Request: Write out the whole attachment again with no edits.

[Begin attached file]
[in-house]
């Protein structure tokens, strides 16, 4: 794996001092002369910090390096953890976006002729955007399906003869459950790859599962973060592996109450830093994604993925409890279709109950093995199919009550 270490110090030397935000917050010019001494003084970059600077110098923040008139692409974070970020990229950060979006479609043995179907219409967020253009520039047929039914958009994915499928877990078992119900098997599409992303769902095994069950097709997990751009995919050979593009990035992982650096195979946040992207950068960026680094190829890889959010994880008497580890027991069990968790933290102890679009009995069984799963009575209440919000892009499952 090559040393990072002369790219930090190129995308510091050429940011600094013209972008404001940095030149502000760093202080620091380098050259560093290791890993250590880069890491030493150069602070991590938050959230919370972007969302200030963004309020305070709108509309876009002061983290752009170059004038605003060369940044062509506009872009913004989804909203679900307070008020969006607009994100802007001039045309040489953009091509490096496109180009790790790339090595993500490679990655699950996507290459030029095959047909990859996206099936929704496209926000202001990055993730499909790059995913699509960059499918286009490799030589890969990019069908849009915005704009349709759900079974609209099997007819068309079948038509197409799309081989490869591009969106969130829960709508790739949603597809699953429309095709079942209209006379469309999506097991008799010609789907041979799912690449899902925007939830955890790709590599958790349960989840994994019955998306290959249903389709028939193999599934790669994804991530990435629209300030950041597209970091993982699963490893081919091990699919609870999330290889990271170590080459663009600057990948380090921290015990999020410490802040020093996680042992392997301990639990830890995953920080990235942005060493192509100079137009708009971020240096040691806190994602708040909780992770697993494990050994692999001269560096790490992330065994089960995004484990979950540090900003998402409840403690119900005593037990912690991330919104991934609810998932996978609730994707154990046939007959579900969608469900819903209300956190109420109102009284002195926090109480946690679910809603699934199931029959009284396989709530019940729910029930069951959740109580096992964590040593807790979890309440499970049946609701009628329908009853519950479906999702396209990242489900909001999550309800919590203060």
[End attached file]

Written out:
[in-house]
């Protein structure tokens, strides 16, 4: 794996001092002369910090390096953890976006002729955007399906003869459950790859599962973060592996109450830093994604993925409890279709109950093995199919009550 270490110090030397935000917050010019001494003084970059600077110098923040008139692409974070970020990229950060979006479609043995179907219409967020253009520039047929039914958009994915499928877990078992119900098997599409992303769902095994069950097709997990751009995919050979593009990035992982650096195979946040992207950068960026680094190829890889959010994880008497580890027991069990968790933290102890679009009995069984799963009575209440919000892009499952 090559040393990072002369790219930090190129995308510091050429940011600094013209972008404001940095030149502000760093202080620091380098050259560093290791890993250590880069890491030493150069602070991590938050959230919370972007969302200030963004309020305070709108509309876009002061983290752009170059004038605003060369940044062509506009872009913004989804909203679900307070008020969006607009994100802007001039045309040489953009091509490096496109180009790790790339090595993500490679990655699950996507290459030029095959047909990859996206099936929704496209926000202001990055993730499909790059995913699509960059499918286009490799030589890969990019069908849009915005704009349709759900079974609209099997007819068309079948038509197409799309081989490869591009969106969130829960709508790739949603597809699953429309095709079942209209006379469309999506097991008799010609789907041979799912690449899902925007939830955890790709590599958790349960989840994994019955998306290959249903389709028939193999599934790669994804991530990435629209300030950041597209970091993982699963490893081919091990699919609870999330290889990271170590080459663009600057990948380090921290015990999020410490802040020093996680042992392997301990639990830890995953920080990235942005060493192509100079137009708009971020240096040691806190994602708040909780992770697993494990050994692999001269560096790490992330065994089960995004484990979950540090900003998402409840403690119900005593037990912690991330919104991934609810998932996978609730994707154990046939007959579900969608469900819903209300956190109420109102009284002195926090109480946690679910809603699934199931029959009284396989709530019940729910029930069951959740109580096992964590040593807790979890309440499970049946609701009628329908009853519950479906999702396209990242489900909001999550309800919590203060």